Let’s see how much Betterment’s fees eat away at portfolio performance.

Let’s see if continual rebalancing pays real dividends.

Let’s see if being able to invest 100 cents of every dollar improves returns.

So what I propose to do is this:

In taxable accounts I will make the following investments.

I will invest $1000 in my Betterment account at an expense ratio 0.25%, in an 80% stock/20% bond portfolio.

On the same day I will invest $1000 in a TD Ameritrade account using Free Vanguard ETFs to replicate a modified version of this lazy portfolio from Rick Ferri. (20 % bonds,40 % international stocks, 40 % US stocks)

FerrithreefundUS bond = BND, US stocks=VTI, International Stocks = VT

I will rebalance the Vanguard portfolio once a year at the beginning of January.

And we can just follow the account values going forward to see which strategy outperforms which in various market conditions, how corrosive the fees are, and whether or not the Betterment portfolio does in fact provide increased returns after fees.

I have no idea how this experiment will turn out, but I’m fairly sure it will be interesting, and I can imagine either strategy winning.

But before I make my ETF purchases, I wanted to open up my study design for comments.

Do you think this is a well-designed experiment?

And what’s your best guess about the results of this experiment?

Please leave your comments below.

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19 Responses to “A Little Experiment”

  1. Kat J May 17, 2014 at 4:30 am #

    Fun. Fascinating. I hope you’re still writing and sharing in 13 months and then 25 months from now and that I’m lucky enough to still be reading. (in 13 years your book will have been published.)
    Life is fantastic and what a fun game to play with money. I value your joie de vivire, openness and sense of calling a spade a spade.


    • Miles Dividend MD May 17, 2014 at 11:30 pm #

      Thanks Kat,

      I hope you are right about my writing. No plans to stop now that’s for sure. I enjoy it too much.


  2. Mo May 17, 2014 at 7:09 am #

    I’m interested! I did my own little experiment a while back. I’m curious why you decided on ETF vs an index funds. Maybe you can add 150/mo in order to make it more realistic. This is going to be very exciting to watch.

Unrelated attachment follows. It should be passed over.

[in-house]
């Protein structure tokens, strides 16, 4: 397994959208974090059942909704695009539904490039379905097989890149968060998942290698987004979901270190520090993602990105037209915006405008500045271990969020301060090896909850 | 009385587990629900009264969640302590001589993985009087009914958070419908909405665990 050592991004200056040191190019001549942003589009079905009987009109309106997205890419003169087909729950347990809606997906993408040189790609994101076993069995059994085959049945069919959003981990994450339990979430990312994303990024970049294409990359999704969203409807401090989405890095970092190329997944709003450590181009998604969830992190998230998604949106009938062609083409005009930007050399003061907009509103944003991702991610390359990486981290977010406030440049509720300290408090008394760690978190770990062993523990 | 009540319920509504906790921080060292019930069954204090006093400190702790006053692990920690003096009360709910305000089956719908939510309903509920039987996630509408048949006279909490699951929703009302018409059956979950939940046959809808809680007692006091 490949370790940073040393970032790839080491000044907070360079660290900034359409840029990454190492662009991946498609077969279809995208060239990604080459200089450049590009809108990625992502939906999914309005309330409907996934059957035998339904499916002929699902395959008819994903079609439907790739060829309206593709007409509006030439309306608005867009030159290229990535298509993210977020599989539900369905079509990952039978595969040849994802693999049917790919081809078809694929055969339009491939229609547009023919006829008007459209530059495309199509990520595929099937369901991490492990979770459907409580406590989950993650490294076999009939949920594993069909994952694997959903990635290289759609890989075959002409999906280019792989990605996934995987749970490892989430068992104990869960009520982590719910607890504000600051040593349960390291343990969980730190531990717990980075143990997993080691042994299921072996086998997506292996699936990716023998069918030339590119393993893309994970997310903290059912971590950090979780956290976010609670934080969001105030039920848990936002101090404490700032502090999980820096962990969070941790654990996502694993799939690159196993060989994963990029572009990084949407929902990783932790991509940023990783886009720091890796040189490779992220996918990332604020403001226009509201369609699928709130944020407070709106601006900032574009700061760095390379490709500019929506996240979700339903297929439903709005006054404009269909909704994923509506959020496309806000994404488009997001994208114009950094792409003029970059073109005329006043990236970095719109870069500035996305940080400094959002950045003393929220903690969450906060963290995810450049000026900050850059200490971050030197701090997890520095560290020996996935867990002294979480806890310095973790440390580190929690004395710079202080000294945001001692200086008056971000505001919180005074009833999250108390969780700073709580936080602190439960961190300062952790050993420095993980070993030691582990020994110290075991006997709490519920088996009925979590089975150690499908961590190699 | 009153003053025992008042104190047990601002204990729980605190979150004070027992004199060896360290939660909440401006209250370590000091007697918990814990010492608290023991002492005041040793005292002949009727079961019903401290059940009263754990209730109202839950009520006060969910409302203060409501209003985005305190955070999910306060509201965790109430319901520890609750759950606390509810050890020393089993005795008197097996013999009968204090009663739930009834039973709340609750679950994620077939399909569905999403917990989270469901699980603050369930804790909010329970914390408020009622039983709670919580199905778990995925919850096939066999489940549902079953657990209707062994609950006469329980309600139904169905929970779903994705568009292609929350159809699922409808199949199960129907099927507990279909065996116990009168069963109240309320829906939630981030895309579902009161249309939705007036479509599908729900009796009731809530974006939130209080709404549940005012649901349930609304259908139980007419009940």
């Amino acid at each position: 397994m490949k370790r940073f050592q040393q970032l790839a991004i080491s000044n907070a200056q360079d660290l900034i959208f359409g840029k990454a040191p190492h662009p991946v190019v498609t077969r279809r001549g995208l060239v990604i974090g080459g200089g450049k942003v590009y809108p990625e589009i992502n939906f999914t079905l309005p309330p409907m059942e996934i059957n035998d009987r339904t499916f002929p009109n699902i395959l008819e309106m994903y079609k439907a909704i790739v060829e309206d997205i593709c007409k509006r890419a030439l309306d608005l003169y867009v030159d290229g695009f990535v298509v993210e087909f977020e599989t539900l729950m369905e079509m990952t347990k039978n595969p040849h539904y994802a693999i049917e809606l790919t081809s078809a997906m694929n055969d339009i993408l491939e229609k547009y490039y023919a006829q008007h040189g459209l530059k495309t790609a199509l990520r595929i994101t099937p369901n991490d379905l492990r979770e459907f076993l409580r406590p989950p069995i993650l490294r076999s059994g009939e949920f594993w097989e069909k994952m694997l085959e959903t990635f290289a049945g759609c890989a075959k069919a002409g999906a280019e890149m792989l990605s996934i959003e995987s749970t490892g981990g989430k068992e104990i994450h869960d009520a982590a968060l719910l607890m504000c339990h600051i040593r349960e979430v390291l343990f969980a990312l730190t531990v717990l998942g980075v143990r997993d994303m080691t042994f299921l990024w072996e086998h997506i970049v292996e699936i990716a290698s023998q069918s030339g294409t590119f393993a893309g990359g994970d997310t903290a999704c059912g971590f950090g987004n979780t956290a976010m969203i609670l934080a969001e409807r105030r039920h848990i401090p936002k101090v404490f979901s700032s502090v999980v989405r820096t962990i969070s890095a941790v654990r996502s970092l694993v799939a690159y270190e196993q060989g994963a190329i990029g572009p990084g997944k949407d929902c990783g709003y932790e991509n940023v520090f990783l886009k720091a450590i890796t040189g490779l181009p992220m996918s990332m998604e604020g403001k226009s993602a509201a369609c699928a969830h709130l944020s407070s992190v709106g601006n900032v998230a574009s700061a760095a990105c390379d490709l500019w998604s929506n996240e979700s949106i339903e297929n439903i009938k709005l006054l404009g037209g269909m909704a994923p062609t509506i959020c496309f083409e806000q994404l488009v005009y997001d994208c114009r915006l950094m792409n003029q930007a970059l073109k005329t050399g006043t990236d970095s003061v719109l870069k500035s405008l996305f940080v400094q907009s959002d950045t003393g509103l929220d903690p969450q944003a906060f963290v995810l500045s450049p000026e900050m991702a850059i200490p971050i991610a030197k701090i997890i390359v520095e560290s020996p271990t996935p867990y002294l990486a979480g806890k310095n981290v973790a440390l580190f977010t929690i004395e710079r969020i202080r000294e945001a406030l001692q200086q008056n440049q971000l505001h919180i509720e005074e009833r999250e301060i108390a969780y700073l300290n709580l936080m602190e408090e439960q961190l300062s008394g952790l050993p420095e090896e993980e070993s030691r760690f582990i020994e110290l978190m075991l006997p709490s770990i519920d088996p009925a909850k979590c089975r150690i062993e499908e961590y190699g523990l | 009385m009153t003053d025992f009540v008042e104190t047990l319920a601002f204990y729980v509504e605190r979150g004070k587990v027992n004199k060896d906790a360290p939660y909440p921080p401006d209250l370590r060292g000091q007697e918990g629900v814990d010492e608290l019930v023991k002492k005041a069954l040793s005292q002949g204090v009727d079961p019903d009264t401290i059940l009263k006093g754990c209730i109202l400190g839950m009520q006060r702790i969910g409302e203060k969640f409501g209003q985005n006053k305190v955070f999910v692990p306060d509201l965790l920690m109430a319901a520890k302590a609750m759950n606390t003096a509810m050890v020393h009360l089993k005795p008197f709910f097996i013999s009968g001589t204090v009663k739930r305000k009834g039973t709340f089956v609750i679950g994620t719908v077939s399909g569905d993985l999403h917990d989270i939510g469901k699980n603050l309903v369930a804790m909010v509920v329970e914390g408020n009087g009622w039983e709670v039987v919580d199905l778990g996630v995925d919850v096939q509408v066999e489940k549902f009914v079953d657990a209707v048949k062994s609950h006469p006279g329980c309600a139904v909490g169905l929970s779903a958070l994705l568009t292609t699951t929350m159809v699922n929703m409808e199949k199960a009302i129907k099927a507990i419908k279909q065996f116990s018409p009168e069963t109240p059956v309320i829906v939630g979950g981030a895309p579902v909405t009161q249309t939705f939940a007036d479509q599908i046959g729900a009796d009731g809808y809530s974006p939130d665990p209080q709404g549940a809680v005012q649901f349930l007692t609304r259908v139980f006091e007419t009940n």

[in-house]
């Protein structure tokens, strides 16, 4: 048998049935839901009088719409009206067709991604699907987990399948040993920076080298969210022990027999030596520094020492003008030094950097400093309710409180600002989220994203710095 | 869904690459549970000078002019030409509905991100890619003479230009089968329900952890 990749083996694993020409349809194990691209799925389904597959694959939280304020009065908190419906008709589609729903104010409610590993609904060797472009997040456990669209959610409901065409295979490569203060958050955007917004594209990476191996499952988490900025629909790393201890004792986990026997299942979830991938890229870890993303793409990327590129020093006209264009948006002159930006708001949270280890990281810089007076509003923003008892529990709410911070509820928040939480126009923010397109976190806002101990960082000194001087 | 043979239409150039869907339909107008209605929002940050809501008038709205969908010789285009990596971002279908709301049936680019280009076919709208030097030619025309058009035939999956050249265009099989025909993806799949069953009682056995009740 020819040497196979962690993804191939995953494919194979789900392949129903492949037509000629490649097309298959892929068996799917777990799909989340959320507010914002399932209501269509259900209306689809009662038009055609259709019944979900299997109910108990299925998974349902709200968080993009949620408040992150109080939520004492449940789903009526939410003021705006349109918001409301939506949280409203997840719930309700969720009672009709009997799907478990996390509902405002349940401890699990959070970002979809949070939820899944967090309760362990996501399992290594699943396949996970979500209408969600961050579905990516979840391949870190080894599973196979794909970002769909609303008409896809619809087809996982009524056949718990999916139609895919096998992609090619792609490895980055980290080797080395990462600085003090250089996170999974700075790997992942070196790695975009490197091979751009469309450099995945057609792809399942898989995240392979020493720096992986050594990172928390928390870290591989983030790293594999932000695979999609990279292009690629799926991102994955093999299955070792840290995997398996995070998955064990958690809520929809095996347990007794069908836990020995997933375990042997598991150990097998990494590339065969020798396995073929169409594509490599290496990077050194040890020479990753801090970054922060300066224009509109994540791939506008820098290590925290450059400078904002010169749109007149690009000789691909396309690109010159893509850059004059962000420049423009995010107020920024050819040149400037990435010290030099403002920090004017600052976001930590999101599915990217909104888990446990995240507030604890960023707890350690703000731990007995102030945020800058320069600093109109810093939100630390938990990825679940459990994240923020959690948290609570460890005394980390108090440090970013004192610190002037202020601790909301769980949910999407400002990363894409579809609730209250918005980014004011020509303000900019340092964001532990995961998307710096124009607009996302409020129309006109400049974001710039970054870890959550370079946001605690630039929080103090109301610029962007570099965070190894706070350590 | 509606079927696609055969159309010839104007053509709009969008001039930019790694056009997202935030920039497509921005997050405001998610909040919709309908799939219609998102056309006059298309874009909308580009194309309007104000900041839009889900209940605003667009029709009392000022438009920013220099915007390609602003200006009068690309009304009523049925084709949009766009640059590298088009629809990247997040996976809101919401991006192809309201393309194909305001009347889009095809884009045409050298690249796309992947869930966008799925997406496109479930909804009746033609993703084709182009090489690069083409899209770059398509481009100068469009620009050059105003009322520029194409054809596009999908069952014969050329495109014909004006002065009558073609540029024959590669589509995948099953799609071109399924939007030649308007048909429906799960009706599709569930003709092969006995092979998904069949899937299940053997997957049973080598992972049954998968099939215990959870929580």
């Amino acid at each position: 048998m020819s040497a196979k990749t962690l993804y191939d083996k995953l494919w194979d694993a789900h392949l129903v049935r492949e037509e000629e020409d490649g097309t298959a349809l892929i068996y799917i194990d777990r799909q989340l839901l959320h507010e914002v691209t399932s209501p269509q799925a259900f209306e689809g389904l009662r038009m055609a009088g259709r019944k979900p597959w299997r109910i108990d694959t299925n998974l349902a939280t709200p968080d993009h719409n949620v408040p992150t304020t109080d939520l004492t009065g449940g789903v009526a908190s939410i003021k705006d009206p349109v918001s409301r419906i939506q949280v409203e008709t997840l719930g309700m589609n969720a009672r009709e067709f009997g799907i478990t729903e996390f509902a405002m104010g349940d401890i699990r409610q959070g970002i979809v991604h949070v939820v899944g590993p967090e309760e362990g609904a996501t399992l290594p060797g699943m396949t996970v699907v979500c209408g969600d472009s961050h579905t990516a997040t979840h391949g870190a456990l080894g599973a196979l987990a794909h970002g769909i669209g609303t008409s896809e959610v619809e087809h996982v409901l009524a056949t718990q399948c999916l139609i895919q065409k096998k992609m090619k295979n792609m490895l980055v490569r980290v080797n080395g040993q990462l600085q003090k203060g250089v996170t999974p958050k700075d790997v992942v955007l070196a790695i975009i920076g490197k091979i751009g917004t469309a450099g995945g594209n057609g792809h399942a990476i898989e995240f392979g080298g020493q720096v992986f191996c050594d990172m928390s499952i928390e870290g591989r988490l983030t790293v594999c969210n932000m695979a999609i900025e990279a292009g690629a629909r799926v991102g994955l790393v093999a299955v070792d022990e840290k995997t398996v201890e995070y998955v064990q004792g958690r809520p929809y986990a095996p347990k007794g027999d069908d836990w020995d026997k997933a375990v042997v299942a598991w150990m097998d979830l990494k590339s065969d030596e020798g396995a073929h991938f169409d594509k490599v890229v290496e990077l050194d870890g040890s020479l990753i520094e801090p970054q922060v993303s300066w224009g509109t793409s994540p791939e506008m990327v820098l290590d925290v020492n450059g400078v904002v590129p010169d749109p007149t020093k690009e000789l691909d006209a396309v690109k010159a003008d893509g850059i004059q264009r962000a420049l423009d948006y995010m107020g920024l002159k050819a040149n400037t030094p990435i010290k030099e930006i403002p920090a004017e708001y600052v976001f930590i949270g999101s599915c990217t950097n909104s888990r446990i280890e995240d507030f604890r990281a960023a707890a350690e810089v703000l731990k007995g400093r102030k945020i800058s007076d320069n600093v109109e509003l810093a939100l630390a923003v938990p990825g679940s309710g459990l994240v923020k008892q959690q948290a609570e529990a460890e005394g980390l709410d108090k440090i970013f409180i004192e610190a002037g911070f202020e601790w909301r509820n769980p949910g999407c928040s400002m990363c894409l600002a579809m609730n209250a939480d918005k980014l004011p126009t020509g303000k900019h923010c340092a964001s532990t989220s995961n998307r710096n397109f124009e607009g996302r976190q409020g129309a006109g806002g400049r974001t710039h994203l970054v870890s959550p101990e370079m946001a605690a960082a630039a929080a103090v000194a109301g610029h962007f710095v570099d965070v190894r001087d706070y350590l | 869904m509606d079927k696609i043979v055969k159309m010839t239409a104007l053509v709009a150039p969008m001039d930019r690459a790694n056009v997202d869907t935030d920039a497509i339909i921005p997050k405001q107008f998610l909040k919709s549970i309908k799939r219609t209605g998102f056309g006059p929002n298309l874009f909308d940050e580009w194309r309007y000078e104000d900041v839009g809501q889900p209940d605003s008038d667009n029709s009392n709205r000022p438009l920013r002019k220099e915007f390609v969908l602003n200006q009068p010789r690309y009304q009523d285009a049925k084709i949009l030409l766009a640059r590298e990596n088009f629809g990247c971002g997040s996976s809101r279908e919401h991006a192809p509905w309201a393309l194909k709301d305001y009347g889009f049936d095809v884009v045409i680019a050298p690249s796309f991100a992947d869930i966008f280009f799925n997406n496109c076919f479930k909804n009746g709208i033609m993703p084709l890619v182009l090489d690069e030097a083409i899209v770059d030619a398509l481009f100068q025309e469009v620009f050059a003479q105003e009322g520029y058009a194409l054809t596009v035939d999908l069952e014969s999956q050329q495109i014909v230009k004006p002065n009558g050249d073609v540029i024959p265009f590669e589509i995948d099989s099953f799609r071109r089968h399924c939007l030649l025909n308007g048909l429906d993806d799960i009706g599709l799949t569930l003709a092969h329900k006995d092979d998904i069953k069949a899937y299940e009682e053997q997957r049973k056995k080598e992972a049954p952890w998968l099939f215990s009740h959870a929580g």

thanks for posting. Also your thoughts on the whole herd mentality when it comes to certain view points was very well written. Though I do think that a few moderators make the MMM forum their bullying playground.

    • Miles Dividend MD May 17, 2014 at 11:47 pm #


      I’m very glad that you’re interested in the experiment.

      I chose ETFs because Betterments portfolio is composed entirely ETFs making this an apples to apples comparison. In addition it is possible to trade vanguards ETFs for free on multiple platforms including TD Ameritrade.

      I probably will not do automatic payments into the accounts because I want to keep the experiment simple. I agree that with such an exercise however ,the ability to purchase fractional shares through Betterment would be a big advantage for the Betterment arm.

      Stay tuned!


  3. jstash May 17, 2014 at 5:13 pm #

    I’m the “complainy pants” from the MMM forum. Sounds like an interesting experiment, although I agree with the other comment: if you could add maybe $100 to each fund per month, you could see whether or not the fractional shares and auto-rebalancing at Betterment create a marked difference in performance.

    • Miles Dividend MD May 17, 2014 at 11:55 pm #

      Welcome Jstache,

      My favorite part of the whole “complainy pants” episode was when Mr. Mark claimed that such language was merely jargon for a reasoned critique of your ideas! You’ve got to give the Mustache police points for creativity.

      I agree that your and Mo’s idea of contributing small amounts on a monthly basis would be both more in line with the way that Betterment is meant to be used, and a big advantage for the Betterment farm.

      But I do want to keep it simple, and I don’t want to be accused of creating a home-field advantage by the other guys.

      I’m actually really curious to see how the two portfolios performance relative to each other.


  4. Elaine May 17, 2014 at 8:20 pm #

    Great plan.Do you follow Saverocity.com? He has a similar approach to testing and does similar experiments now and then. Take a peek.

  5. Elaine May 17, 2014 at 8:25 pm #

    PS – http://saverocity.com/products/betterment/

    Matt of Saverocity likes Bettermemt too.

    • Miles Dividend M.D. May 18, 2014 at 12:09 pm #


      I also enjoy saverocity com.

      And even sort of debated Matt in a prior post:


      Thanks for checking out the site. We portlandians have to stick together.


  6. David May 17, 2014 at 8:53 pm #